Several pointed misconceptions regarding digital printing and offset printing are used to sway customers of printed material in a different direction for their printing needs. Without evidence, a customer can be misled about the realities surrounding the most cost effective and efficient method of producing and packaging high quality printing products. As we all know fact or fiction can passed on by secondhand conversation or by baseless hear say by those who have an agenda.
When describing the misconceptions regarding digital printing and how it compares to offset printing, there seems to follow the statement that "Always stay with the tried and true." With this type of attitude, innovation, change and variety fly out the window. Let's take a look at some of these misconceptions or half truths.
1. The image quality of digital is not as high as that of offset printing.
In the fall of 2004 the Technology Watch Newsletter conducted a test in a scientific laboratory in Rochester, NY and concluded that digital printing had matched that of offset printing. Tested was the Xerox Docucolor ™ 8000 Digital Color Press with its 2400 dpi resolution and considered to be similar to the offset printing press. The iGen3 and Docucolor digital printing presses have the ability to mach about 80% of the Pantone color charts where as the Heidelburg reached about 67%. That demonstration was revealed five years ago.
2. Digital printing is too pricey.
While it is likely that the long production runs of offset printing are more cost effective today, as time passes, digital printing will shrinking that level of cost to a great degree. Ease of design, print on demand and product storage continues to push digital printing in the direction of efficiency. Digital printing is by far the least expensive source of printing for short runs, but those short runs are greatly increasing as the digital printing industry grows in technology and popularity.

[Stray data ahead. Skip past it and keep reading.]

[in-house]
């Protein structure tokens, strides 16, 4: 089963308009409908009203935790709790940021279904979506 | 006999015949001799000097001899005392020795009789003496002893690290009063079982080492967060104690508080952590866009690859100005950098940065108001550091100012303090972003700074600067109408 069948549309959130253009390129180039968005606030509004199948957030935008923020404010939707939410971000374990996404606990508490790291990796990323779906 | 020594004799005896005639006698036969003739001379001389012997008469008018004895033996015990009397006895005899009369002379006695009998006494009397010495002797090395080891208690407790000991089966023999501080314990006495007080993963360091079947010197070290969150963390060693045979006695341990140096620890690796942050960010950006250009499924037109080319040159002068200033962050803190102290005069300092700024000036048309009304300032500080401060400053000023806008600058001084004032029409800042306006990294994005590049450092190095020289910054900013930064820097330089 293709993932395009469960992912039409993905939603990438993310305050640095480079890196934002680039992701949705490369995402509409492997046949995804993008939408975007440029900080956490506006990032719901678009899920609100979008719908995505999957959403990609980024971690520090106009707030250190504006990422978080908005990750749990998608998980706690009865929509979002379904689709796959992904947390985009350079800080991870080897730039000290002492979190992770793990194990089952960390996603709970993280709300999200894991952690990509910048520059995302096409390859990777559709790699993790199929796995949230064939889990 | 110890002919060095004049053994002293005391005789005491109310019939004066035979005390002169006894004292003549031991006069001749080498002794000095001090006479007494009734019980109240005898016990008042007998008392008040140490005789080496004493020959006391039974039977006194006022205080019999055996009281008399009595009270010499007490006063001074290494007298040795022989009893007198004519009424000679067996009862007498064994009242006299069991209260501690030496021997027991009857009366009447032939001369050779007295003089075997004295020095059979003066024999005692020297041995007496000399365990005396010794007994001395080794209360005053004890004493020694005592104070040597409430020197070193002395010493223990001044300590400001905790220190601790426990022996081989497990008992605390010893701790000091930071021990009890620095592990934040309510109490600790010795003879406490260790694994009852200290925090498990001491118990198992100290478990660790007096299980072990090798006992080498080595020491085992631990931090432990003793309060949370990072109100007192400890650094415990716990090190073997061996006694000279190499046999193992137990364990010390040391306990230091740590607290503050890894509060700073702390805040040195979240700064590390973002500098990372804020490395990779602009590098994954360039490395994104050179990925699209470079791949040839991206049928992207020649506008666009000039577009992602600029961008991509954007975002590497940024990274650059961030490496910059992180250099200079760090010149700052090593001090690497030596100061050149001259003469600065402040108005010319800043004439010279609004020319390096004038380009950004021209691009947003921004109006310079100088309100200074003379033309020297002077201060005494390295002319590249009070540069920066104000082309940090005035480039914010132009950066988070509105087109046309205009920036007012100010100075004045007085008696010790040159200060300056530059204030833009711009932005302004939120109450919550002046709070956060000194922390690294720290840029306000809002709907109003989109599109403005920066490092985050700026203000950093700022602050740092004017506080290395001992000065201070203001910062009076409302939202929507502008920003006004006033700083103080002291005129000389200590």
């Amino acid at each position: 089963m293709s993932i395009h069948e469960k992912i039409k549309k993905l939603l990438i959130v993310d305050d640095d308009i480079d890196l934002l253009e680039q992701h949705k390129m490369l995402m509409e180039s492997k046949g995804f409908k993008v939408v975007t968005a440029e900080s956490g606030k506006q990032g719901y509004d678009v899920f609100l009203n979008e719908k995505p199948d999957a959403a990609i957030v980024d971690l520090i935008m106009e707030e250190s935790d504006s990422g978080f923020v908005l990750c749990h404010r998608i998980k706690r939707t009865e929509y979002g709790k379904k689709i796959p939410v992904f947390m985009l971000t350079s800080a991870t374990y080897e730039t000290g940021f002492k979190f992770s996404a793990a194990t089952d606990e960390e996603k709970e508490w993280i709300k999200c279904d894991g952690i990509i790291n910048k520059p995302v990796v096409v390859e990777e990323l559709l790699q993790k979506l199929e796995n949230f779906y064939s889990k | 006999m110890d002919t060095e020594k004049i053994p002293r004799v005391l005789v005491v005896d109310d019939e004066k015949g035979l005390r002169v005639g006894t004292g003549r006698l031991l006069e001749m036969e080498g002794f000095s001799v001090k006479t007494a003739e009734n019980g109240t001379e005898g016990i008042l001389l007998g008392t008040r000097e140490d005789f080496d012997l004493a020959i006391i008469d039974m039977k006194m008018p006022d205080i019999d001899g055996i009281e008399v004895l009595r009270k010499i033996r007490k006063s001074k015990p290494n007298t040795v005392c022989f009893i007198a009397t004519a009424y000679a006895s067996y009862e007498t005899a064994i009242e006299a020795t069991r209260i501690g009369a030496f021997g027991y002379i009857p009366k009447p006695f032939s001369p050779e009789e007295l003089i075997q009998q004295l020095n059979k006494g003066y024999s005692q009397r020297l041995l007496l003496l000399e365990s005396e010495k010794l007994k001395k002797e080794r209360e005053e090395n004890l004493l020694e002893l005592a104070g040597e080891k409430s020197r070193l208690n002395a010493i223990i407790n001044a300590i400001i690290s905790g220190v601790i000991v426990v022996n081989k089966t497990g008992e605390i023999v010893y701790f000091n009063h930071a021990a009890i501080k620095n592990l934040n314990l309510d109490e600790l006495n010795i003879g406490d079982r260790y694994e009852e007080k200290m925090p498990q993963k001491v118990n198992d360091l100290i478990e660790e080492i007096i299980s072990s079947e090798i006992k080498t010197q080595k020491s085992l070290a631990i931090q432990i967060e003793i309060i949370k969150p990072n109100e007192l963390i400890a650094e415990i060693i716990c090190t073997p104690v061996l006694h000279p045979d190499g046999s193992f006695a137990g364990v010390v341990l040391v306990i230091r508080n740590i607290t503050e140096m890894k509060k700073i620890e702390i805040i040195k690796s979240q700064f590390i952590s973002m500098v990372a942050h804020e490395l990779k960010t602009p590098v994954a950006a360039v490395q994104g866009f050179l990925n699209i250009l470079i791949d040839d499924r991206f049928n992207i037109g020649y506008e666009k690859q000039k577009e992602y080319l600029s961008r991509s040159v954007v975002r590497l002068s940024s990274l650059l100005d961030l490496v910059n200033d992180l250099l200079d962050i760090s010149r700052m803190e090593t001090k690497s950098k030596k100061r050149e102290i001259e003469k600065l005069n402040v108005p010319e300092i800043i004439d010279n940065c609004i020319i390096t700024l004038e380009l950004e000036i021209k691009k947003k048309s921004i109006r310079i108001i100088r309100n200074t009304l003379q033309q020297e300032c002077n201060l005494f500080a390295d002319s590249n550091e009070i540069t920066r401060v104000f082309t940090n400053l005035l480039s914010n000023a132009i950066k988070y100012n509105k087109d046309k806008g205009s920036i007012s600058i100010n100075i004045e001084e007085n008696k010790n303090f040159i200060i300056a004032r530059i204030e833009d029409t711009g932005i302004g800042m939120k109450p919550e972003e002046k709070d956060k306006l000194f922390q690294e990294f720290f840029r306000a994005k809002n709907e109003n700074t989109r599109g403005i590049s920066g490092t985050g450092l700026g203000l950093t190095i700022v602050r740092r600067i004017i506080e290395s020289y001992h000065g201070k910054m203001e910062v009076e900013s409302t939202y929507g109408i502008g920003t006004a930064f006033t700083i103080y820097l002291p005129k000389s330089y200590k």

3. Offset printing is the most widely used method of printing today.
This message is very subjective and requires some thought to determine its true meaning. We should first consider that perhaps a short press run has the same factor in total count as that of the medium to large runs when measuring the overall count. Also many offset printing companies today employ both forms of printing and include digital printing as a source to provide product flexibility, efficiency in delivery and personalized information to the end user. That being said, one must consider the fact that, small businesses vastly out number medium to large sized businesses. To add to that, many customers are home based businesses or just a person needing some invitations printed, and deserve the same attention as small businesses. Doesn't this count in the "most widely used method" scale? Breaking it all down, we can conclude that digital printing is the most widely used form of printing today. In the not too distant future, digital will unquestionably be considered the most widely used method of printing and have the numbers to back it up. Offset printing gets to ride shotgun.